Tuesday, May 17, 2016

DO YOU SEE WHAT I SEE?

I have seen a lot since I have been here. Some of it has been good, some of it hasn't. All of it unexpected.

The worst thing I have seen since moving here is seeing a black body bag being rolled to the elevator on a gurney. I tried to convince myself that I had stumbled into a bad episode of Law and Order. I knew I hadn't. I knew that the bag that was being rolled down the hall carried one of my floor mates. Someone I knew. I have seen this twice. Both times a chill ran through my body. It made me think about my own mortality.  I don't want to die here. You die alone in the care of strangers. Many of whom don't care. I know this is true because aides have told me they are just here to do a job.  They don't have time to listen. They don't have time to be compassionate. But, then, there are some aides who are tired and overworked who never complain. They come to work and do their job because they know we need them. 

One day, while I was waiting for call-a-ride last fall, I talked to one of the younger residents for a few minutes. When we'd finished talking, the resident got up and began walking down the driveway toward the exit. The sight of the road must have just too much of a temptation. I knew they were not going to make it. Deep down, I am sure, they knew they wouldn't make it. But, I understand why hey had to try. A staff member ran to get them/ They walked past me, back inside the building. The scene has stayed with me. It makes me sad. I hear aides say how they cannot wait to go home. All of us would like to go home too. We don't have a choice.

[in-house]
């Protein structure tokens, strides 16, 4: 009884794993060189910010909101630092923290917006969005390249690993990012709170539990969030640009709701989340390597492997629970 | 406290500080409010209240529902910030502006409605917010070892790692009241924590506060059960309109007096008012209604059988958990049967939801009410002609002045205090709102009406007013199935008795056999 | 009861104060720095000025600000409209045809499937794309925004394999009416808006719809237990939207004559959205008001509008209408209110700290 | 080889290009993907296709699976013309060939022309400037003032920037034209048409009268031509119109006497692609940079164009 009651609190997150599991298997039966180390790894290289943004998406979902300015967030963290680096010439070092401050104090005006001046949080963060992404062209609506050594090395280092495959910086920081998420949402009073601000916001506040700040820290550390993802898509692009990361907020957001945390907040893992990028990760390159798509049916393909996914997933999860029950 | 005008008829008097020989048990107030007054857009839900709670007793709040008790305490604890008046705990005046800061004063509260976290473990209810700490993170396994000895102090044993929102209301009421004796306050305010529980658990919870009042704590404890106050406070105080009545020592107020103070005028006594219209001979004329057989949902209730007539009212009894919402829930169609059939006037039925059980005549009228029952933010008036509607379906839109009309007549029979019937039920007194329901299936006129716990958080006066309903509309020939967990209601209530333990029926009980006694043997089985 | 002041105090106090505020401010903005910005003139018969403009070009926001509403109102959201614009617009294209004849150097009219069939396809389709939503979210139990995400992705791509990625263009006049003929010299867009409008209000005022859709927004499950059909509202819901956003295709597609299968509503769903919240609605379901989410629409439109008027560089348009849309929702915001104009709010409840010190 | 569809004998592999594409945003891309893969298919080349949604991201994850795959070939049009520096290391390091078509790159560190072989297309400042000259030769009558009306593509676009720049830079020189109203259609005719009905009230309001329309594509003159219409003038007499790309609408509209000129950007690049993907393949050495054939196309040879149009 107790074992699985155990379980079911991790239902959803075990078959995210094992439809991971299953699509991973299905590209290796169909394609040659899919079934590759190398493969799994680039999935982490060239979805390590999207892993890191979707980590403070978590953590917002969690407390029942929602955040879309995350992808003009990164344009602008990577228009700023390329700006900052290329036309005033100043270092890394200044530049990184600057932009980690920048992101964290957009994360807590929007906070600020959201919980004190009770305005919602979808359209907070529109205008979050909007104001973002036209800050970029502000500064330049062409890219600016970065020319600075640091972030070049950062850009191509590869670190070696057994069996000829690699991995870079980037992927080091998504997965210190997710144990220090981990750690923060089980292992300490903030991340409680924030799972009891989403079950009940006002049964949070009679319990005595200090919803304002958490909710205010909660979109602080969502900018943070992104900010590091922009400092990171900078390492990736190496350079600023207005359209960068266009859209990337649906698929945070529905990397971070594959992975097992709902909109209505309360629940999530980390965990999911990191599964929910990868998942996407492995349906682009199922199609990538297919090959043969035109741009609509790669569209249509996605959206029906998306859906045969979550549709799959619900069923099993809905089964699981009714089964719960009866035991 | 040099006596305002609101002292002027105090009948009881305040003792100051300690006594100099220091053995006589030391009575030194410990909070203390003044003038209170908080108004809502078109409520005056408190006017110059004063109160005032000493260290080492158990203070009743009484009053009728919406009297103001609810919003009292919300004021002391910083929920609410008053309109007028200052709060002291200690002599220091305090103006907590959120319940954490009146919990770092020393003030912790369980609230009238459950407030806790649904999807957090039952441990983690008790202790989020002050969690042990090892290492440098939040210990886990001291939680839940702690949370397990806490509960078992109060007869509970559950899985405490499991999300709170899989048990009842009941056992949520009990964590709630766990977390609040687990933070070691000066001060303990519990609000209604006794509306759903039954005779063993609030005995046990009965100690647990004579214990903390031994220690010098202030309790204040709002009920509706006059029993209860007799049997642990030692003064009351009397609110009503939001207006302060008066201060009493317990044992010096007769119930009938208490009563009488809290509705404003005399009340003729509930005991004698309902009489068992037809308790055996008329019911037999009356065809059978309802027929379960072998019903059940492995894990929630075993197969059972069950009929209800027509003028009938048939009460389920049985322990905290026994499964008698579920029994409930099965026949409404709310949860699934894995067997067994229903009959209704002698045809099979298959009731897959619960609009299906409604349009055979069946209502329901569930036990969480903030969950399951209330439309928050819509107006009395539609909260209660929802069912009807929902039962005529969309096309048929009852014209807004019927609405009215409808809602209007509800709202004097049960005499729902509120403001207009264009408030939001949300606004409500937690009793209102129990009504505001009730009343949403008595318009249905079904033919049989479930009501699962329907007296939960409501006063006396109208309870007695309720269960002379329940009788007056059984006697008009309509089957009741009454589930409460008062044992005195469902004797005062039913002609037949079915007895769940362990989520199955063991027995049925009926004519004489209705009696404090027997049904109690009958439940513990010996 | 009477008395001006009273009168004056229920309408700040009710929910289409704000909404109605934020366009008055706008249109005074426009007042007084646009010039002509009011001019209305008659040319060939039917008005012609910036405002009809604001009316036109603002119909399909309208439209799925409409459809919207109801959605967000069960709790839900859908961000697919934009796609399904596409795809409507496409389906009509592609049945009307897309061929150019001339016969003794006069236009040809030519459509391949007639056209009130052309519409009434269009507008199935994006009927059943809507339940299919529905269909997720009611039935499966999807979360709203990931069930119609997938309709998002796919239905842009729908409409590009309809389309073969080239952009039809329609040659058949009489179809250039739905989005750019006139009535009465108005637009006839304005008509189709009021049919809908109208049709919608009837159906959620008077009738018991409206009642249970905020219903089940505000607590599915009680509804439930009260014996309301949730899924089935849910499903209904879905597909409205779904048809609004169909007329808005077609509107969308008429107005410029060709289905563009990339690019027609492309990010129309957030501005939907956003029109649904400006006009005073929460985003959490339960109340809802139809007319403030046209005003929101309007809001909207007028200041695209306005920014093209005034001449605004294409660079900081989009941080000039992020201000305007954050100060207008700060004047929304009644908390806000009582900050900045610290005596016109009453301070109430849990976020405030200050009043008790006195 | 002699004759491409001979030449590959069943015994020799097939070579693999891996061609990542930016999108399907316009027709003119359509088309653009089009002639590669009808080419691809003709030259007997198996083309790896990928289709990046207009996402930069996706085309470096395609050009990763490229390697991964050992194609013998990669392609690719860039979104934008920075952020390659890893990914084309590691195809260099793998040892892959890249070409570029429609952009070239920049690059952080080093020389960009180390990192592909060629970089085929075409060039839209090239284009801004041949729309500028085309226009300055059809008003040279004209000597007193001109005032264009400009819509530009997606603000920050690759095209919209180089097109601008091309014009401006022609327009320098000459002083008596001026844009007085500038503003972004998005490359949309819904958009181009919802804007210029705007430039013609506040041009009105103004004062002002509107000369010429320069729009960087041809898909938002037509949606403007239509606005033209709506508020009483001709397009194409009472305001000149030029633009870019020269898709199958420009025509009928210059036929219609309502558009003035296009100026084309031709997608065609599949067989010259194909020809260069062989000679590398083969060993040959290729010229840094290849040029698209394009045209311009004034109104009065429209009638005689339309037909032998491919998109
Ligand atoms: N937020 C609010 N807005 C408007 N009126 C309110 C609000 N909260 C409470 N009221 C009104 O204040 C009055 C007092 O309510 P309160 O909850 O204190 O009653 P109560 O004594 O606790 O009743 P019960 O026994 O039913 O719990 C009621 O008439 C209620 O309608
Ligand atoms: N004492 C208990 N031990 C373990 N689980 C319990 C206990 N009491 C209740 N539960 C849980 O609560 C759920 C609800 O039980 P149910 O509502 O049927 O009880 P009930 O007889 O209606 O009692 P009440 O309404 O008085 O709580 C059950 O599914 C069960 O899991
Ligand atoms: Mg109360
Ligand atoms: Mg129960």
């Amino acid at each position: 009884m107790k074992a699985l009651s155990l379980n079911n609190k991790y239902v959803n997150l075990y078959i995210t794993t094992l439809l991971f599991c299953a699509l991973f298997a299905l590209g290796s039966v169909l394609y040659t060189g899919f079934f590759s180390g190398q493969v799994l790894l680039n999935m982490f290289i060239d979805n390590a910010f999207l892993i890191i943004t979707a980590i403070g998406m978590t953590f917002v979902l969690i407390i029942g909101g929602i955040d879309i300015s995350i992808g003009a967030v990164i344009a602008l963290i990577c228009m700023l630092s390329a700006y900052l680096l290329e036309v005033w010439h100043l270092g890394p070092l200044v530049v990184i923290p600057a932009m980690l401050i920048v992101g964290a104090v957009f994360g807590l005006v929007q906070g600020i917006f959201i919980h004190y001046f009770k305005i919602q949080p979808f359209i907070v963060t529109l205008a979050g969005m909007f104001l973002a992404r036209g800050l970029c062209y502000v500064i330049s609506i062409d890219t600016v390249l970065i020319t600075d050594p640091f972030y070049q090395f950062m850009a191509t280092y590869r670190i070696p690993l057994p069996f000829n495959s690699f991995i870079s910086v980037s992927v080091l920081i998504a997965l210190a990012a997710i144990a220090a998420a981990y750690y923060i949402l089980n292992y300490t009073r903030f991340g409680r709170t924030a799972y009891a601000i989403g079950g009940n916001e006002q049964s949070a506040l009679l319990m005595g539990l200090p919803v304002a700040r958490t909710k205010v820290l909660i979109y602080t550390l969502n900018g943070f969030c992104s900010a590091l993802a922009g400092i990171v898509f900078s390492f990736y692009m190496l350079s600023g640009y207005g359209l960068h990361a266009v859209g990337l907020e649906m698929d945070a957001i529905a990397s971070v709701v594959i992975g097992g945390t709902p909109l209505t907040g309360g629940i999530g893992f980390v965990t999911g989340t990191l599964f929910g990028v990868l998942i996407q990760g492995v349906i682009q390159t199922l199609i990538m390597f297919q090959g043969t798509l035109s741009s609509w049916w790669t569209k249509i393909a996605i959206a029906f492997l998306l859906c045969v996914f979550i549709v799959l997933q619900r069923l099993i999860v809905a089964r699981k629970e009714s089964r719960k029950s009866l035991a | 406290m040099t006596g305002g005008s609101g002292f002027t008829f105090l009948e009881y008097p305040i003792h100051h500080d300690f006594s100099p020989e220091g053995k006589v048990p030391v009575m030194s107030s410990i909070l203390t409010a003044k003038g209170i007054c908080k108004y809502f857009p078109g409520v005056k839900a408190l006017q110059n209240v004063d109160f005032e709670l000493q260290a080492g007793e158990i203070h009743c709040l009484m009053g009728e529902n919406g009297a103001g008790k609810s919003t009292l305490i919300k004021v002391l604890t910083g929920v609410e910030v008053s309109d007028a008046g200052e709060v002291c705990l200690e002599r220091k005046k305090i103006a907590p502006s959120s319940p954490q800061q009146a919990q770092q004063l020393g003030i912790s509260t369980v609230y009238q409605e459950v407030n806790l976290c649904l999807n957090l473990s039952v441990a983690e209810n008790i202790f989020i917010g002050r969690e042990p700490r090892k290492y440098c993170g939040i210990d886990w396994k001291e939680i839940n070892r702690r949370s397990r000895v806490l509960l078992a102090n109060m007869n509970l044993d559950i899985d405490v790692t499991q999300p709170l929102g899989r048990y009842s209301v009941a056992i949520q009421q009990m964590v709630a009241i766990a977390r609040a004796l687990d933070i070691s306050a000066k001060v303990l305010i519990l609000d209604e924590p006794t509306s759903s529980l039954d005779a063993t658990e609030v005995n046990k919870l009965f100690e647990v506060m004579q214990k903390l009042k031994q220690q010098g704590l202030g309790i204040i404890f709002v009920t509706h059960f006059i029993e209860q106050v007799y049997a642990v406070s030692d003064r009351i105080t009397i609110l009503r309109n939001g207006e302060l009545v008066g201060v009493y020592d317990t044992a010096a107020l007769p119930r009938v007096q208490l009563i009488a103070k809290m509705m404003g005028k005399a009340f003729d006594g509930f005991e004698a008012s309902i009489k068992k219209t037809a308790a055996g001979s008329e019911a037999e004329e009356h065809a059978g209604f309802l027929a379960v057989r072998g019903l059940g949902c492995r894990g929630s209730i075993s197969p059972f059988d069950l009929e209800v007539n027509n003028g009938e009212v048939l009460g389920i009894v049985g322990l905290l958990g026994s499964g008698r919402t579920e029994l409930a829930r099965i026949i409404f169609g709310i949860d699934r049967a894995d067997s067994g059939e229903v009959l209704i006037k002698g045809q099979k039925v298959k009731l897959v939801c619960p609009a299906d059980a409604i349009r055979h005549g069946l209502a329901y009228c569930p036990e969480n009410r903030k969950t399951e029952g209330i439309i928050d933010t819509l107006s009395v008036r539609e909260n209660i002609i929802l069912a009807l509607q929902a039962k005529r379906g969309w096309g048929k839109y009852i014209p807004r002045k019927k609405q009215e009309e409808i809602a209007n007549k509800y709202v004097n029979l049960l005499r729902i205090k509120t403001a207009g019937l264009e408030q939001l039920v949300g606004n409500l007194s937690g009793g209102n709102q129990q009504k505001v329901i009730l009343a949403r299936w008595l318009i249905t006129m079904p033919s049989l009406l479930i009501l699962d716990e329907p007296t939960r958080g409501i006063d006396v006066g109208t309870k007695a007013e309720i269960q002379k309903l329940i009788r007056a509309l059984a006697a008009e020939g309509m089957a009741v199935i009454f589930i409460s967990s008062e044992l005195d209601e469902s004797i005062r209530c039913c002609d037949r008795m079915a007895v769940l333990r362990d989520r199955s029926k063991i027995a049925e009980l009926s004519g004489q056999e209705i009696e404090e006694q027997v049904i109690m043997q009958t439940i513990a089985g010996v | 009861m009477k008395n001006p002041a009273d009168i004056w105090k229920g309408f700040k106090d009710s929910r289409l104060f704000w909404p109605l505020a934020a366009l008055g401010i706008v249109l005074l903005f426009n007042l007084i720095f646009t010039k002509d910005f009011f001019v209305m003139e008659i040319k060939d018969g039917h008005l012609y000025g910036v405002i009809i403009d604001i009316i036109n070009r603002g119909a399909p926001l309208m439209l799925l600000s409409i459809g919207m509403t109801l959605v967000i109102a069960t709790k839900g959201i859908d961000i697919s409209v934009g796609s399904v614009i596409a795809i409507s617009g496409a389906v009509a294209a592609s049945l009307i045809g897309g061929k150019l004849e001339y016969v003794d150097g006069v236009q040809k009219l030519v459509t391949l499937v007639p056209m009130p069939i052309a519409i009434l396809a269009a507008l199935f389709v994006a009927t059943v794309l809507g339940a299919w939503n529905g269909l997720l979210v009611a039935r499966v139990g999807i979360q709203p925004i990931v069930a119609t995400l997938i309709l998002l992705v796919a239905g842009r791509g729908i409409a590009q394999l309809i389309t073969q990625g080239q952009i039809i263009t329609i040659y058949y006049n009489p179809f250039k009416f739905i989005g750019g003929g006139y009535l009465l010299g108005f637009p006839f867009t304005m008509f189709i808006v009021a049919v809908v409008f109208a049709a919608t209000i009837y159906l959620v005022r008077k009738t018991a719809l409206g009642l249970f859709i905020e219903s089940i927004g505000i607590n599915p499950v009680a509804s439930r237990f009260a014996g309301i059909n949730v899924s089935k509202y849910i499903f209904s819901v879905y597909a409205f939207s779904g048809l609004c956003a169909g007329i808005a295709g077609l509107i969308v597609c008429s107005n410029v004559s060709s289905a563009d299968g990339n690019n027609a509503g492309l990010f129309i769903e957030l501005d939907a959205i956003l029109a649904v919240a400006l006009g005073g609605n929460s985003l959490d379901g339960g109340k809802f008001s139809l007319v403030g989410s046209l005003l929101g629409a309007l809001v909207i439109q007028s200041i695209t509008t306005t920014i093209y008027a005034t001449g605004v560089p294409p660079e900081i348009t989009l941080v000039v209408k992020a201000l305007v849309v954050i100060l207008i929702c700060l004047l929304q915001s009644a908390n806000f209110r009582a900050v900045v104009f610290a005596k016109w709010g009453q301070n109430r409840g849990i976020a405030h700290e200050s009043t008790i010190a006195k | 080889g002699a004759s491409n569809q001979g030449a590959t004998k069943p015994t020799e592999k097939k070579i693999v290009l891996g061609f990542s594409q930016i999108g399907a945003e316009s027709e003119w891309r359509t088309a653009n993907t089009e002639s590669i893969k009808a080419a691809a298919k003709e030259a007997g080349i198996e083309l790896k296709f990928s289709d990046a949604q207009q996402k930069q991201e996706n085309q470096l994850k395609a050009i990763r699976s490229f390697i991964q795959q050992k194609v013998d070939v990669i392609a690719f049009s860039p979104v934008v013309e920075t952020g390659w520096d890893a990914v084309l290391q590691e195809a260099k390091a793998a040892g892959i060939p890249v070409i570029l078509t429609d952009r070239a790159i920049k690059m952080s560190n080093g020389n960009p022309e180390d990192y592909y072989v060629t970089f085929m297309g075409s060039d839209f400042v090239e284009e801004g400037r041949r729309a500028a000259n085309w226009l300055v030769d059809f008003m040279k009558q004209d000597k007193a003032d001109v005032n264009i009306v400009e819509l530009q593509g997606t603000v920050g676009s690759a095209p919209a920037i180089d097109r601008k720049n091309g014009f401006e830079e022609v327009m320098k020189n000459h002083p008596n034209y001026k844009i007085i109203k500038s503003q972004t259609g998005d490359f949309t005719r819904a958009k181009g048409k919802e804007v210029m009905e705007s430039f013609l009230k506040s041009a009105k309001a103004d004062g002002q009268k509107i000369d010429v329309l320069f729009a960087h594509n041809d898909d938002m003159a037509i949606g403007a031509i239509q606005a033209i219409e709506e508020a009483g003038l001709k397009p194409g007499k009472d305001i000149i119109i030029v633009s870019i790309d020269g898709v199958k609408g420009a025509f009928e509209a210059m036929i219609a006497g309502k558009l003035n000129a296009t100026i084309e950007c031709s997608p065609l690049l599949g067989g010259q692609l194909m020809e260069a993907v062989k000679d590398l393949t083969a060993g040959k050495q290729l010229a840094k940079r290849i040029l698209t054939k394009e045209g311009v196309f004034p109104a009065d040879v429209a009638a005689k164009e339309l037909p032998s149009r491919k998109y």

I see residents lined up in the hall waiting for their medications. Those residents who are unable to swallow pills have them crushed and mixed with pudding. They remind me of baby birds. Their mouths open as they wait for the pudding. Vital signs  and weight are checked monthly. Everything's done to make sure we're okay.

I see residents on their way to the shower room.  Just a sheet or towel covers them. When it is my turn for this ritual, I make eye contact with no one. I hope we get there quickly.

I see residents who need to be fed. I am thankful I can feed myself.

I see people who are very sick. I am blessed that I am healthy.

I see how happy residents are when family and friends visit. Weekends bring lots of visitors. Everyone is in a good mood. Residents enjoy the times when visitors bring them food. All of us appreciate special meals and treats when we get them. 

I see how lucky I am to be able to matriculate my thoughts/ I can speak up for myself. I can make my wishes known. Many residents cannot speak up for themselves.  

I have seen a lot here. Too much to put in this  post. I see, and I  am grateful.